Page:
Sell Receivables

Written by Jacey Harmon
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Businesses that utilize invoices will often experience fluctuating cash flows. Invoices are typically due in 30 days, yet some clients do not pay the bill for up to 90 days. These cash flow variances can play havoc on a rapidly expanding business. The business may need cash now to expand, but capital is tied up in the invoices waiting to be paid. Selling the invoices for immediate cash is a viable option for a business to consider.

There are several advantages for a business that decides to sell their invoices. The immediate cash can help the business to purchase or lease equipment. The selling of receivables does not need to be agreed upon by any bank board, as it is not a loan. Since the money is not a loan, it does not create any debt on the balance sheet. It will reduce the need for a business owner to seek out alternative sources of capital, such as venture capitalists, that would require a stake in the company.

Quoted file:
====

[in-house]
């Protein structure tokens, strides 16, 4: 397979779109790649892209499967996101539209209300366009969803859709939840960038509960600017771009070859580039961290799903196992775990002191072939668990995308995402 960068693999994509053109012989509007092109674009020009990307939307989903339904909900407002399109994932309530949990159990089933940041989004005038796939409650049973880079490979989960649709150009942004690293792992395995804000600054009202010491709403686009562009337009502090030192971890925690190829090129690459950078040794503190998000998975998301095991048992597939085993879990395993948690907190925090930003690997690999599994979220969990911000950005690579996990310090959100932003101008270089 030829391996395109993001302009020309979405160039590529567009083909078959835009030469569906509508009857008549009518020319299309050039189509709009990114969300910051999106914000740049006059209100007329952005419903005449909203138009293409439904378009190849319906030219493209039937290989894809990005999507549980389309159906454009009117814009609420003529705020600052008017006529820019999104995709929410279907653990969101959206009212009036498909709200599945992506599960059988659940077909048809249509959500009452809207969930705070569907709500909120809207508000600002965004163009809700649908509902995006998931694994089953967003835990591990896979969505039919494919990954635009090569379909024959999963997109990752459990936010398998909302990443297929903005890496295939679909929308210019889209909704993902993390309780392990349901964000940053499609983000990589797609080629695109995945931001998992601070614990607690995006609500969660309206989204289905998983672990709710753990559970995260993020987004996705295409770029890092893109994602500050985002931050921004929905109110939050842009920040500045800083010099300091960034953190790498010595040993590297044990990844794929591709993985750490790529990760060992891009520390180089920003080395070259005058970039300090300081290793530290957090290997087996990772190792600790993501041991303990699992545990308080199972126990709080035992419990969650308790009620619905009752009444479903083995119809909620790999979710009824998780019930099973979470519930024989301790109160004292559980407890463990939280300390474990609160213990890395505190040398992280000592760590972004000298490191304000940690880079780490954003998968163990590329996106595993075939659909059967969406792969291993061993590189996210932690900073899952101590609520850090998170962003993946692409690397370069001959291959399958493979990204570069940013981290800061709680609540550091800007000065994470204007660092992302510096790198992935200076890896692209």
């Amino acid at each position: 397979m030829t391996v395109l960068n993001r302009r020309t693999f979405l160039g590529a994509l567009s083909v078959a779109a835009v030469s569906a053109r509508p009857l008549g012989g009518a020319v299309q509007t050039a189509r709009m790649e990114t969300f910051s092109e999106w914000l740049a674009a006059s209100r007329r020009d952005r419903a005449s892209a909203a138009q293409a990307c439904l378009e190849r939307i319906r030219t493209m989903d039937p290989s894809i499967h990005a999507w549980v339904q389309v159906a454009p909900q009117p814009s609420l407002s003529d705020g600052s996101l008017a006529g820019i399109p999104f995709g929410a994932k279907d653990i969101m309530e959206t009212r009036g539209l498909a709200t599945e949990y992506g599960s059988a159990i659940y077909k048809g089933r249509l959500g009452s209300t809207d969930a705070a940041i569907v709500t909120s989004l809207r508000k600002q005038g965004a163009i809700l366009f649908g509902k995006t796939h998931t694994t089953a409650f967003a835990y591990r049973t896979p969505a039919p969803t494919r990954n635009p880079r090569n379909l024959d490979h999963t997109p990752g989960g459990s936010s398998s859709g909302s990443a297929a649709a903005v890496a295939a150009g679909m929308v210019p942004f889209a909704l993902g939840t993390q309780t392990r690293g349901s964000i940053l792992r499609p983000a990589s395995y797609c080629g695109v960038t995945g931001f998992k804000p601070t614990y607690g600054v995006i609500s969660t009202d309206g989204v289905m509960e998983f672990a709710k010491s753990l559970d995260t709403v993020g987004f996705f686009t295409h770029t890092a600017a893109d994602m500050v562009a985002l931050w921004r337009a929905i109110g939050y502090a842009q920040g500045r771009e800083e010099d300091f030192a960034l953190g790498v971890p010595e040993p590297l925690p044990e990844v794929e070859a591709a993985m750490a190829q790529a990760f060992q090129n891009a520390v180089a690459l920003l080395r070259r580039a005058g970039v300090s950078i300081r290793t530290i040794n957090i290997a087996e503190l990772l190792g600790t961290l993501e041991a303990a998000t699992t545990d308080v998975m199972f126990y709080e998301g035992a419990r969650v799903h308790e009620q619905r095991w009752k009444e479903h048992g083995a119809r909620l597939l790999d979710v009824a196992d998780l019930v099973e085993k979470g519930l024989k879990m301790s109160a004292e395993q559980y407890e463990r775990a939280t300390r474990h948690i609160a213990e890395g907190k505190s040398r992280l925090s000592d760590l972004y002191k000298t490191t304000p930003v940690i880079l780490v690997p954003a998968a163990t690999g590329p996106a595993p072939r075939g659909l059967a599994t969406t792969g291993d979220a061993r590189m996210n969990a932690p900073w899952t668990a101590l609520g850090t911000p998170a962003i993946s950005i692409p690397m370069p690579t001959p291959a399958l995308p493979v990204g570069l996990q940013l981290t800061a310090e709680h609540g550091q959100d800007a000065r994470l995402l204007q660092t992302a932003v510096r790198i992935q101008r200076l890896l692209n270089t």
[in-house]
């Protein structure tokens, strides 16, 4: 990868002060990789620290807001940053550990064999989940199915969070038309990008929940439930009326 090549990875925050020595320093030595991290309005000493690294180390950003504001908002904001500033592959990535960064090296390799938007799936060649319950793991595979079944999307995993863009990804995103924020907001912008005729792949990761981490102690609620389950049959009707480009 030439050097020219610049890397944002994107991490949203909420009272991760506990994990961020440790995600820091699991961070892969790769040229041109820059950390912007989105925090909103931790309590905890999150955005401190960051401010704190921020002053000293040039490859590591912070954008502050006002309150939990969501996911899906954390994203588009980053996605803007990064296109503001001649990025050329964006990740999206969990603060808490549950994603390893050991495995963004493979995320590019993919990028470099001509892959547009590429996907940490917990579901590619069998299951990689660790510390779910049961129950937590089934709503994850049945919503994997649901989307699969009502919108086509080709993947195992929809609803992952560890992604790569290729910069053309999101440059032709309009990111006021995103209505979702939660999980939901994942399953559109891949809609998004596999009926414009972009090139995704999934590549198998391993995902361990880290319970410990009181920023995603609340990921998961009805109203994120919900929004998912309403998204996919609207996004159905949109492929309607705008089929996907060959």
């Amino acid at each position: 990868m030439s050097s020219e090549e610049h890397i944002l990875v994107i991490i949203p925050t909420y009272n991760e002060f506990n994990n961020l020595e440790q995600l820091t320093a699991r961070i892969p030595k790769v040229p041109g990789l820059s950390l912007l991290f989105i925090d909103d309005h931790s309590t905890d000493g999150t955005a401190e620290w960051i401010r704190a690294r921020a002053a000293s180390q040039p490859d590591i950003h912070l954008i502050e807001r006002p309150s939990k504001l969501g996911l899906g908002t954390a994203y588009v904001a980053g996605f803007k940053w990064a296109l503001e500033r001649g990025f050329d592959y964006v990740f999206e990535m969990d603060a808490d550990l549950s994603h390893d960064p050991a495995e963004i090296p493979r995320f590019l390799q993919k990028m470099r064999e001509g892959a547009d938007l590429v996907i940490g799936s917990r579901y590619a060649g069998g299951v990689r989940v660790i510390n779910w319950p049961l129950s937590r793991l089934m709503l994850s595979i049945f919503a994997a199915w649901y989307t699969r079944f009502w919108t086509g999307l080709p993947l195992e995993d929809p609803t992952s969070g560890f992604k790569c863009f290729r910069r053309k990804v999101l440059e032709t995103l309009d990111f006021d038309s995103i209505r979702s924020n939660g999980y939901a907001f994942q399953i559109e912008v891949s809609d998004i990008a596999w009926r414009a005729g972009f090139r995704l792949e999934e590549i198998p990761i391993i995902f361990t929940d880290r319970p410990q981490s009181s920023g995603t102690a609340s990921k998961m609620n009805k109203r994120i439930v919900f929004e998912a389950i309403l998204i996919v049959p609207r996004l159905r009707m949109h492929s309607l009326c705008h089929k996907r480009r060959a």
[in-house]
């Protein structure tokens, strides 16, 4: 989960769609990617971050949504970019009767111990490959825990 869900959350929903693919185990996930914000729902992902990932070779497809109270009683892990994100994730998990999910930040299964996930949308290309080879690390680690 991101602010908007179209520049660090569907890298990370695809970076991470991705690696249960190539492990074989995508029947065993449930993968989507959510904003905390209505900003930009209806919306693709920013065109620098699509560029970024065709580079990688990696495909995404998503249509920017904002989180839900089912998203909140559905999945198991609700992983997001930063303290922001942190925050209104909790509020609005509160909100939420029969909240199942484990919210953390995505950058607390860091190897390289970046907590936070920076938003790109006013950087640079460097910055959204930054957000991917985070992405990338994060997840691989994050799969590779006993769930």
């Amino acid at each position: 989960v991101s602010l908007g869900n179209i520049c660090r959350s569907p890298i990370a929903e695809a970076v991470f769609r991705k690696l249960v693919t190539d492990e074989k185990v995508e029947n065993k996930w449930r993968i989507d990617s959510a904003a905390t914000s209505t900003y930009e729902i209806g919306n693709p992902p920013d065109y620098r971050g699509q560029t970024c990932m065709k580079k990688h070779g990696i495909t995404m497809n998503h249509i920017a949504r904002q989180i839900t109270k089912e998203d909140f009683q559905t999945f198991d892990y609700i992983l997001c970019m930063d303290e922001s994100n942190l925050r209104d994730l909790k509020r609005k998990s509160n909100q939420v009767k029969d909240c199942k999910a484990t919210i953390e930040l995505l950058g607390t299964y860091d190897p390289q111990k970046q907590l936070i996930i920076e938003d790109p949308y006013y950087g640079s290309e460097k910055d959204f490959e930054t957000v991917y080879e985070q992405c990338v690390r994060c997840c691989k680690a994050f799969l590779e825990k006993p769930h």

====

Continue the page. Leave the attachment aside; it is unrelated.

How the Receivables Process Works

Selling your receivables requires you to request bids from funding firms. The firm will often pay a percentage of the invoice immediately, typically 70 to 80 percent. The rest of the total will be withheld in reserve. Fees for providing this service typically will range in the three to five percent range.

The strength of the business's clientele will determine if selling receivables is a viable option. Businesses that provide large invoices to strong, credit-worthy clients are likely to have a better chance of selling invoices. Federal, state and local governments are clients that a business would have an easy time selling the invoices. Business to business transactions are also more likely to be funded than those that deal with individuals.

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